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Effects of short-term aerobic training versus CPAP therapy on heart rate variability in moderate to severe OSA patients


Cardiac autonomic function imbalance, resulting by chemoreflex hyperactivity and increased heart rate variability (HRV) during the night, continuing throughout the day have been reported in OSA patients. However, the effects of non-pharmacological therapies, such as CPAP and physical activity, on HRV in OSA are not yet fully understood.


To compare the effects of short-term CPAP therapy and regular aerobic exercise training on the autonomic balance in moderate to severe OSA patients through HVR analysis.


39 participants (ET group n = 21 and CPAP group n=18) had been fully evaluated before and after 2 months of treatments. All participants were submitted to continuous ECG recordings for HRV analysis, with hemodynamic parameters being recorded by oscillometry. Excessive daytime sleepiness and sleep quality were assessed through the Epworth Sleepiness Scale and the Pittsburgh questionnaire, respectively. Pre- and post-therapy data were compared using paired Student-t test for dependent samples when the Shapiro test indicated parametric and non-parametric data were submitted to Chi-squared test after Wilcoxon test. A 95% confidence interval and a significance level of 5% were considered.


ET decreased systolic arterial pressure in hypertensive and non-hypertensive participants when compared to baseline values. CPAP had no effect over hemodynamic parameters in hypertensive and non-hypertensive participants. ET significantly reducing the HRV parameters mainly LF/HF ratio in hypertensive and non-hypertensive participants. ET significantly decreased excessive daytime sleepiness but did not affect sleep quality. CPAP significantly improved sleep quality, although global scores were still those of poor sleepers, while excessive daytime sleepiness was normalized only in hypertensive patients.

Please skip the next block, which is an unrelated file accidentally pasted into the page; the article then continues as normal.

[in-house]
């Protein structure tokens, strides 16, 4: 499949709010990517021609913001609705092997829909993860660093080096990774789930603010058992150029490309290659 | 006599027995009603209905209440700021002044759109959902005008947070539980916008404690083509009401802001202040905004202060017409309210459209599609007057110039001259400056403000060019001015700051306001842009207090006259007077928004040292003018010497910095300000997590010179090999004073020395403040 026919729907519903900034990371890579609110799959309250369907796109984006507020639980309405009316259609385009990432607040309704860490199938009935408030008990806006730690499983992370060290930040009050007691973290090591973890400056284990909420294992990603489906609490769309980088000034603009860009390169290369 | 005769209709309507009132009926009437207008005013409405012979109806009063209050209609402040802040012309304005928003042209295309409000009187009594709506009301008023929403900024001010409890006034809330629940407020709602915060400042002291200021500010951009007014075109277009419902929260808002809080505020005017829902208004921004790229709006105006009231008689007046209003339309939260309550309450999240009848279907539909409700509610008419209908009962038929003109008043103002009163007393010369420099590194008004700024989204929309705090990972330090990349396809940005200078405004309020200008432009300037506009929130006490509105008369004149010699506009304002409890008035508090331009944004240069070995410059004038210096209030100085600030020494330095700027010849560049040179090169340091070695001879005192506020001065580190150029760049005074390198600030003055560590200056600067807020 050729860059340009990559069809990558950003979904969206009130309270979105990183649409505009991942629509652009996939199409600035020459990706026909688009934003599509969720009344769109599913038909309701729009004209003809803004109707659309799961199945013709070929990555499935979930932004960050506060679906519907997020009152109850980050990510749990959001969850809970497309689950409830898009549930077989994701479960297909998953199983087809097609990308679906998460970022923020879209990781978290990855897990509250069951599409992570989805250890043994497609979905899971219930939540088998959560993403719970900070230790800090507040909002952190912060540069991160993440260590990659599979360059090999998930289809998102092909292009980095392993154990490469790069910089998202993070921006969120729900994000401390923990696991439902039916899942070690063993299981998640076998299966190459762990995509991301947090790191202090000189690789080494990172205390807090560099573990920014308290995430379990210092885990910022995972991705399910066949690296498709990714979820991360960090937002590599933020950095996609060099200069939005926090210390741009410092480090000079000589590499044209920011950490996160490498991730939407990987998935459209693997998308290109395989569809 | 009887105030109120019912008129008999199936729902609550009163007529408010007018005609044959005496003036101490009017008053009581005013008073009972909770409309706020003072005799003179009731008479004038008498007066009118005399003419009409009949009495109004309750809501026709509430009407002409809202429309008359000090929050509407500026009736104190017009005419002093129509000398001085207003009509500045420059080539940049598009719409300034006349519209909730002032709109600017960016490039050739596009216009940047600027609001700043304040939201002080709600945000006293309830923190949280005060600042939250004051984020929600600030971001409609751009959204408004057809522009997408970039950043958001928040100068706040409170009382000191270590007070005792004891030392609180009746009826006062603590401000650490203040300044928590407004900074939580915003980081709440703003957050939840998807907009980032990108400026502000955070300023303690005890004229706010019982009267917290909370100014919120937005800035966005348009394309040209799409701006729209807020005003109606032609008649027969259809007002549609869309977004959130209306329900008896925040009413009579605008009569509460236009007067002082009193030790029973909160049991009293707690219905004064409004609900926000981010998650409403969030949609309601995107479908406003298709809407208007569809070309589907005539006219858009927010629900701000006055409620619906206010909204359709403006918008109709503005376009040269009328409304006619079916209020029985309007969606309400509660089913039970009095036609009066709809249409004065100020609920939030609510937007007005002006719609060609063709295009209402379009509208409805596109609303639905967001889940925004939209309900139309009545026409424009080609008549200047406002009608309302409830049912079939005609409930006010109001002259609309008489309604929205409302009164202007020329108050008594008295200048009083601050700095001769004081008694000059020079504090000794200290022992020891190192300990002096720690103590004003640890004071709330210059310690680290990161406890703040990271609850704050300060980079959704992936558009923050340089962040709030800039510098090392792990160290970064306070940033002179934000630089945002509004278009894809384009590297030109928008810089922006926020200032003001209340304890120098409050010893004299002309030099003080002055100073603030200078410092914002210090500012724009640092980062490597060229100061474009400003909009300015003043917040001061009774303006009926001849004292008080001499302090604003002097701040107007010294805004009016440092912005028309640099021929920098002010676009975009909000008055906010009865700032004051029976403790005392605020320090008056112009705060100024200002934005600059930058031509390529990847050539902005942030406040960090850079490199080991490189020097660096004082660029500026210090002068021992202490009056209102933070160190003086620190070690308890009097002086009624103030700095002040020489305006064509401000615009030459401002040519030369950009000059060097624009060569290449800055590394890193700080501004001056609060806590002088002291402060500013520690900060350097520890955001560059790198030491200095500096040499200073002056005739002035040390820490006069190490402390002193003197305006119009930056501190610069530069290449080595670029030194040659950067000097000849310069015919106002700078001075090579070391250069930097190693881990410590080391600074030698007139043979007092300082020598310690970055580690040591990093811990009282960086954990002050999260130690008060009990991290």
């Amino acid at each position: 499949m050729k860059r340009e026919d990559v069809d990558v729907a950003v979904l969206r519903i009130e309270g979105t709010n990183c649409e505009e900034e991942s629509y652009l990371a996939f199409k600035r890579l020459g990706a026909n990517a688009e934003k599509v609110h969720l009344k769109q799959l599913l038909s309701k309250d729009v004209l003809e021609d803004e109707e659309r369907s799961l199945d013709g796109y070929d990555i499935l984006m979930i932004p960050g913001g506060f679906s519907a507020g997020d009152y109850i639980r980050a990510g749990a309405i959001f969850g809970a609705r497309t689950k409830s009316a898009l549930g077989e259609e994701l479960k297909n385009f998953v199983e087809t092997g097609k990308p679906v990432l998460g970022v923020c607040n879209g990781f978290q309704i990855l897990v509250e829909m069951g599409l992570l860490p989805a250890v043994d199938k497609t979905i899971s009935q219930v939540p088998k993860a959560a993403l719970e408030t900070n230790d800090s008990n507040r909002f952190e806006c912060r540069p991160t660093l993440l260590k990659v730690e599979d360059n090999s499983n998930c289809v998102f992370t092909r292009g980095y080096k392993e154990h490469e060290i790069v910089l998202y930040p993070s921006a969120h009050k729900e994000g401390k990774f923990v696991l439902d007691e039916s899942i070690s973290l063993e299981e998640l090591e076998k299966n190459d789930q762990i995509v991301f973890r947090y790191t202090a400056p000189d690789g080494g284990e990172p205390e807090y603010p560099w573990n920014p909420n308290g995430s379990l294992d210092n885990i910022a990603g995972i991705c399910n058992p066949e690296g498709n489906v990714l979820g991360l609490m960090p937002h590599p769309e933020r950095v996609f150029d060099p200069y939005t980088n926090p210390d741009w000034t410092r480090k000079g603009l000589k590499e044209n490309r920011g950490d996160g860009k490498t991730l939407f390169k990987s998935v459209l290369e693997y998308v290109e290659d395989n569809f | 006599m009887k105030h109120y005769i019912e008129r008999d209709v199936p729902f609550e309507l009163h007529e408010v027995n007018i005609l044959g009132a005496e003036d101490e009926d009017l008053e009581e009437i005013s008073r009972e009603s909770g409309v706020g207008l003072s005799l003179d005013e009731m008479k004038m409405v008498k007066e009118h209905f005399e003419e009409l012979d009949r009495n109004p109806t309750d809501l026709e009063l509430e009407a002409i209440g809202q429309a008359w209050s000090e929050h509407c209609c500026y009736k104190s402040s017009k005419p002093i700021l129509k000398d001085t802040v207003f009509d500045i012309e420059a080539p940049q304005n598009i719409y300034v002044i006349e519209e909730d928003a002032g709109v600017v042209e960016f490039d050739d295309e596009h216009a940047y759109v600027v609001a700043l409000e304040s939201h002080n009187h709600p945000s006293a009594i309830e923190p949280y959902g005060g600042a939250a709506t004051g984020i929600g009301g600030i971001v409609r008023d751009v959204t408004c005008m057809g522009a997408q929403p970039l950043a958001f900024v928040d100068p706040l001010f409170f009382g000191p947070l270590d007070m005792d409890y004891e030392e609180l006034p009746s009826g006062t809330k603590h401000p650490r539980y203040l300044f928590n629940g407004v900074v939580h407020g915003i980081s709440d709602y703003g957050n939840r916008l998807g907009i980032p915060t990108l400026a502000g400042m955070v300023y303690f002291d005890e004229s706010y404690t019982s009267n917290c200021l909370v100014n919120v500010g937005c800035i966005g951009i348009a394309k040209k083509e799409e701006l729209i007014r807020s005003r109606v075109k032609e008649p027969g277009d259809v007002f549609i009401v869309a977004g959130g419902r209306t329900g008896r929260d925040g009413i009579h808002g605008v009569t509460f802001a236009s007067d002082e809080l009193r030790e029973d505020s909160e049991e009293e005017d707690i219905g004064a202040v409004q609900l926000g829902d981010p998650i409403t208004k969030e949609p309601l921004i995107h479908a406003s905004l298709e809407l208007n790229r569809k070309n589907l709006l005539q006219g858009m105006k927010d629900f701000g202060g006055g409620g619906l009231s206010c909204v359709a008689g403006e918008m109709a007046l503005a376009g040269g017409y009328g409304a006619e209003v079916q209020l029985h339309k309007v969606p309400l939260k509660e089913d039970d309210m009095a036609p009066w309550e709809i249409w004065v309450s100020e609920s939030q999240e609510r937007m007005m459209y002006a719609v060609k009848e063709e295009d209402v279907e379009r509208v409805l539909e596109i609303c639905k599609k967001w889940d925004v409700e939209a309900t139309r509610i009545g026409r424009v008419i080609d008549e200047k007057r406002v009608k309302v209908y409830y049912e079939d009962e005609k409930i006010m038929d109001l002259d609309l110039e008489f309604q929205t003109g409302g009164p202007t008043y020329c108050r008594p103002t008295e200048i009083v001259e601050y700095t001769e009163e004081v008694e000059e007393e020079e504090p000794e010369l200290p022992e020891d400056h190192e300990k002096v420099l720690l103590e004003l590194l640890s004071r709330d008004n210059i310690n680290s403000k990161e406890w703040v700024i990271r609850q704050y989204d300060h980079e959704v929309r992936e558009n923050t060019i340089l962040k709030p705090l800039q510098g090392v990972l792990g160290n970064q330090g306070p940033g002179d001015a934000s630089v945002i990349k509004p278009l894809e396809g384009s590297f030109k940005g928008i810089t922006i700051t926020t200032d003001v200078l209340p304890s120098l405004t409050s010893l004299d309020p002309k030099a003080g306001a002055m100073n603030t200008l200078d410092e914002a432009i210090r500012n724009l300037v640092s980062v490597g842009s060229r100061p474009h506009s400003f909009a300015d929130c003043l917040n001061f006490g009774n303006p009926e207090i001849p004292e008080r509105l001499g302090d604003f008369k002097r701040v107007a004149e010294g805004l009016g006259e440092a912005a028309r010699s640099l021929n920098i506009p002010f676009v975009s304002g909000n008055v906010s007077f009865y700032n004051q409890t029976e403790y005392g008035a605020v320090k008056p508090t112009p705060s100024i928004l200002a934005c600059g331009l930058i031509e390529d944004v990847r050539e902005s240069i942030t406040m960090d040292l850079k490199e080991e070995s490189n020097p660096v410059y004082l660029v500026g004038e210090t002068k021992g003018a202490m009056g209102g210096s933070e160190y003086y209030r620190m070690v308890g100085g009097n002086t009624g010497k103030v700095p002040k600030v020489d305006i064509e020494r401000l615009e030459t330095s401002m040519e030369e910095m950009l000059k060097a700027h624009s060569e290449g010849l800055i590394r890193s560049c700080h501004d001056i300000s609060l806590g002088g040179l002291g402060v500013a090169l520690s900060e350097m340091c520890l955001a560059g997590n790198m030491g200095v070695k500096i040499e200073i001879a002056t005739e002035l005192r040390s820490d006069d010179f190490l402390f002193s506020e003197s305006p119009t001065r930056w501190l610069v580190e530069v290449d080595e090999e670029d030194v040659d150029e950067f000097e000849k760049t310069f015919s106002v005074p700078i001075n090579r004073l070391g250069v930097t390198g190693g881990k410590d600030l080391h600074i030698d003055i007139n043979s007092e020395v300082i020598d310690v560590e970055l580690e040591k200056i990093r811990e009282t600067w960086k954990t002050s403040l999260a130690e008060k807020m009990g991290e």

Short-term ET modulated different HRV parameters, leading to a predominant vagal tone in the cardiac sympathovagal balance and decreasing blood pressure in moderate to severe OSA, short-term CPAP had next to no effect in these parameters. We believe ET should be considered as an adjunct interventional strategy in the conservative management of hypertensive or non-hypertensive OSA patients.


Exercise; CPAP; Heart Rate Variability; Hypertension; OSA.


Área Clínica




Luís Henrique Ceia Cipriano, Ytalo Gonçalves Borges, José Geraldo Mill, Helder Mauad, Maria Teresa Martins Araújo, Sonia Alves Gouvea